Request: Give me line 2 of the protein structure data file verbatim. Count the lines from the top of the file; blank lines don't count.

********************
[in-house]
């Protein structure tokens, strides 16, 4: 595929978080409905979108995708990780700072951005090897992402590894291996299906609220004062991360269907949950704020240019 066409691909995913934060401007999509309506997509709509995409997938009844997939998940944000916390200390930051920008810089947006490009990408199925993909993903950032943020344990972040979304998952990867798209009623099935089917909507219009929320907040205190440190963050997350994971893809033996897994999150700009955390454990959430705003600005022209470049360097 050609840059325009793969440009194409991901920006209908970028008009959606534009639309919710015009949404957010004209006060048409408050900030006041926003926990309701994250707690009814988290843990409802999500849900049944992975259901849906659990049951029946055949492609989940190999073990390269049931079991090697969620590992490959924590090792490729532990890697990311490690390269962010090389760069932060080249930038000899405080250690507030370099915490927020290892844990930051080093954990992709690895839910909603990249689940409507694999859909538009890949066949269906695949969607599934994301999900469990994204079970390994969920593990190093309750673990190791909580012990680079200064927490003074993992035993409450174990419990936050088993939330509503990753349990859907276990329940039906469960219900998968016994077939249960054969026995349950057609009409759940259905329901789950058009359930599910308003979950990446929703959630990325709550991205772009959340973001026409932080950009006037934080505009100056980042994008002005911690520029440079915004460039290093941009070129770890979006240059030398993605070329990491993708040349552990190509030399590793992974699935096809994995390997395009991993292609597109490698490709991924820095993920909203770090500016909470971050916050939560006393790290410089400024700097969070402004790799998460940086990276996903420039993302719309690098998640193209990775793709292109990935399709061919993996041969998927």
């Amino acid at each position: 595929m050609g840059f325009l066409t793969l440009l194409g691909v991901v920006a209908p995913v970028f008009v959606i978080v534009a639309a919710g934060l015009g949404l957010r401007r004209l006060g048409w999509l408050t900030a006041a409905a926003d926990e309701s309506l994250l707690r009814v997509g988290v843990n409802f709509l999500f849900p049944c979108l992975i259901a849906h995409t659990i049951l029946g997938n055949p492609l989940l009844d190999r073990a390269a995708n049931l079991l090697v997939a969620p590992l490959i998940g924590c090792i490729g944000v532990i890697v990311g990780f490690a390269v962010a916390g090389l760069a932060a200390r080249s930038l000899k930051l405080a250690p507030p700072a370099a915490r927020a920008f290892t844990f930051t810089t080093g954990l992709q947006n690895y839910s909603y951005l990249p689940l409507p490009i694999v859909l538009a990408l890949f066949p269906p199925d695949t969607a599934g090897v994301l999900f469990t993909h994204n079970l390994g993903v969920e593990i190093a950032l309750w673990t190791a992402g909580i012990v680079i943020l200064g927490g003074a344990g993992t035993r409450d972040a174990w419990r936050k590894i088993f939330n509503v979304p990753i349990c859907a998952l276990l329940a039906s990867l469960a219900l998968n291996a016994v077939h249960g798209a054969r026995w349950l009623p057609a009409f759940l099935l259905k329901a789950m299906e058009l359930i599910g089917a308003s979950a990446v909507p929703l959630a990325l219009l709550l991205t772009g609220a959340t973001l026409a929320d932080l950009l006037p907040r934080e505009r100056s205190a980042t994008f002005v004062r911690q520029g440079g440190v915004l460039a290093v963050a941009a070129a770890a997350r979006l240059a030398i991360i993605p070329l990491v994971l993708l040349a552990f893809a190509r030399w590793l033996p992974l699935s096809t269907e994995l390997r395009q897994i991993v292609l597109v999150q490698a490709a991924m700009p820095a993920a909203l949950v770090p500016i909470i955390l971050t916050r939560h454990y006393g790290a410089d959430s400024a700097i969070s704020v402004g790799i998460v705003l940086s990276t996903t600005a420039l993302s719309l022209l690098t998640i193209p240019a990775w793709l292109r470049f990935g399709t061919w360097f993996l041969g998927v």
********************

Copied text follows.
């Protein structure tokens, strides 16, 4: 595929978080409905979108995708990780700072951005090897992402590894291996299906609220004062991360269907949950704020240019 066409691909995913934060401007999509309506997509709509995409997938009844997939998940944000916390200390930051920008810089947006490009990408199925993909993903950032943020344990972040979304998952990867798209009623099935089917909507219009929320907040205190440190963050997350994971893809033996897994999150700009955390454990959430705003600005022209470049360097 050609840059325009793969440009194409991901920006209908970028008009959606534009639309919710015009949404957010004209006060048409408050900030006041926003926990309701994250707690009814988290843990409802999500849900049944992975259901849906659990049951029946055949492609989940190999073990390269049931079991090697969620590992490959924590090792490729532990890697990311490690390269962010090389760069932060080249930038000899405080250690507030370099915490927020290892844990930051080093954990992709690895839910909603990249689940409507694999859909538009890949066949269906695949969607599934994301999900469990994204079970390994969920593990190093309750673990190791909580012990680079200064927490003074993992035993409450174990419990936050088993939330509503990753349990859907276990329940039906469960219900998968016994077939249960054969026995349950057609009409759940259905329901789950058009359930599910308003979950990446929703959630990325709550991205772009959340973001026409932080950009006037934080505009100056980042994008002005911690520029440079915004460039290093941009070129770890979006240059030398993605070329990491993708040349552990190509030399590793992974699935096809994995390997395009991993292609597109490698490709991924820095993920909203770090500016909470971050916050939560006393790290410089400024700097969070402004790799998460940086990276996903420039993302719309690098998640193209990775793709292109990935399709061919993996041969998927």